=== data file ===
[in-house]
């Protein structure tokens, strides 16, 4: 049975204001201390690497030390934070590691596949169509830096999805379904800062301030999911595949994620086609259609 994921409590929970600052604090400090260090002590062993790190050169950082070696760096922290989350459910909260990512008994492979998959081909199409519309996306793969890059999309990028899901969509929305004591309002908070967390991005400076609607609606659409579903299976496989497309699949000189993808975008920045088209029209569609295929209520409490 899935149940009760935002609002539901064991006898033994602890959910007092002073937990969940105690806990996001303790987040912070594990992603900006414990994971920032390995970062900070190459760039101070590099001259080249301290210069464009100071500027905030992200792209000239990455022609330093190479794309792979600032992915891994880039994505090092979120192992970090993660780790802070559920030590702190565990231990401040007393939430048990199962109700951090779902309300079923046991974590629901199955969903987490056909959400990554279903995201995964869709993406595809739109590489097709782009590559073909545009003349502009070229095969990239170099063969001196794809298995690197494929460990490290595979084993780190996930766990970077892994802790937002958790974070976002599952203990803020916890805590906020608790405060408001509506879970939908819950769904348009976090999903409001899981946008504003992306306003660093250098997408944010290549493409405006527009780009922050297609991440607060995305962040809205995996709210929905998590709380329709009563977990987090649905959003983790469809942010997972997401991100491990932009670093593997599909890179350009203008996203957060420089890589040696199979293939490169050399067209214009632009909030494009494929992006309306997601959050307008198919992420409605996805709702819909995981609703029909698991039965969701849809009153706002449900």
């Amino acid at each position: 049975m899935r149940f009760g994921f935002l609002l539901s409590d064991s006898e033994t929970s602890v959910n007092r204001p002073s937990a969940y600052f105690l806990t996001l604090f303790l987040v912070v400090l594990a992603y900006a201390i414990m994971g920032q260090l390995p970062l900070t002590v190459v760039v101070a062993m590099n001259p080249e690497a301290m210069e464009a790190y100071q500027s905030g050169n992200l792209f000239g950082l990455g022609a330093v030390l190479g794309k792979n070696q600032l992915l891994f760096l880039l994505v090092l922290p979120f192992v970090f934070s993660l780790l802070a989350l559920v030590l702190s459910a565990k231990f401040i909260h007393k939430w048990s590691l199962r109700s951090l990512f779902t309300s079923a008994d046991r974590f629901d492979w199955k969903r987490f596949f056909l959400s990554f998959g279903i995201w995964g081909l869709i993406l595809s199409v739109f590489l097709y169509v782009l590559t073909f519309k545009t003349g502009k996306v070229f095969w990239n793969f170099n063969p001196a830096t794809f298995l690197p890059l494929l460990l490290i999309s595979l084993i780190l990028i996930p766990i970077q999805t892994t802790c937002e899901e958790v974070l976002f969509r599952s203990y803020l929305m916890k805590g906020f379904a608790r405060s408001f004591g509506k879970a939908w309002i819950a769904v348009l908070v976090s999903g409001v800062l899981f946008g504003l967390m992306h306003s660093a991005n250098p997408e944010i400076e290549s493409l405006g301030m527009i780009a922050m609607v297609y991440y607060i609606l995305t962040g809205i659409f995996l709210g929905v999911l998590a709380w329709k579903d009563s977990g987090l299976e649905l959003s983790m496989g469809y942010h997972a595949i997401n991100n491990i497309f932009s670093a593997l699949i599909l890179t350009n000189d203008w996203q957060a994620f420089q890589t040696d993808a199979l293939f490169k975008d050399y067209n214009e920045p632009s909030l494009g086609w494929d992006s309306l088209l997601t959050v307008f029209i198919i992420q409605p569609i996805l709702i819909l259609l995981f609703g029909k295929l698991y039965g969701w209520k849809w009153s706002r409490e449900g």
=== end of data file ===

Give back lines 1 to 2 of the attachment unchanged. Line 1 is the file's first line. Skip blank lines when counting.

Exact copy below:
[in-house]
């Protein structure tokens, strides 16, 4: 049975204001201390690497030390934070590691596949169509830096999805379904800062301030999911595949994620086609259609 994921409590929970600052604090400090260090002590062993790190050169950082070696760096922290989350459910909260990512008994492979998959081909199409519309996306793969890059999309990028899901969509929305004591309002908070967390991005400076609607609606659409579903299976496989497309699949000189993808975008920045088209029209569609295929209520409490 899935149940009760935002609002539901064991006898033994602890959910007092002073937990969940105690806990996001303790987040912070594990992603900006414990994971920032390995970062900070190459760039101070590099001259080249301290210069464009100071500027905030992200792209000239990455022609330093190479794309792979600032992915891994880039994505090092979120192992970090993660780790802070559920030590702190565990231990401040007393939430048990199962109700951090779902309300079923046991974590629901199955969903987490056909959400990554279903995201995964869709993406595809739109590489097709782009590559073909545009003349502009070229095969990239170099063969001196794809298995690197494929460990490290595979084993780190996930766990970077892994802790937002958790974070976002599952203990803020916890805590906020608790405060408001509506879970939908819950769904348009976090999903409001899981946008504003992306306003660093250098997408944010290549493409405006527009780009922050297609991440607060995305962040809205995996709210929905998590709380329709009563977990987090649905959003983790469809942010997972997401991100491990932009670093593997599909890179350009203008996203957060420089890589040696199979293939490169050399067209214009632009909030494009494929992006309306997601959050307008198919992420409605996805709702819909995981609703029909698991039965969701849809009153706002449900």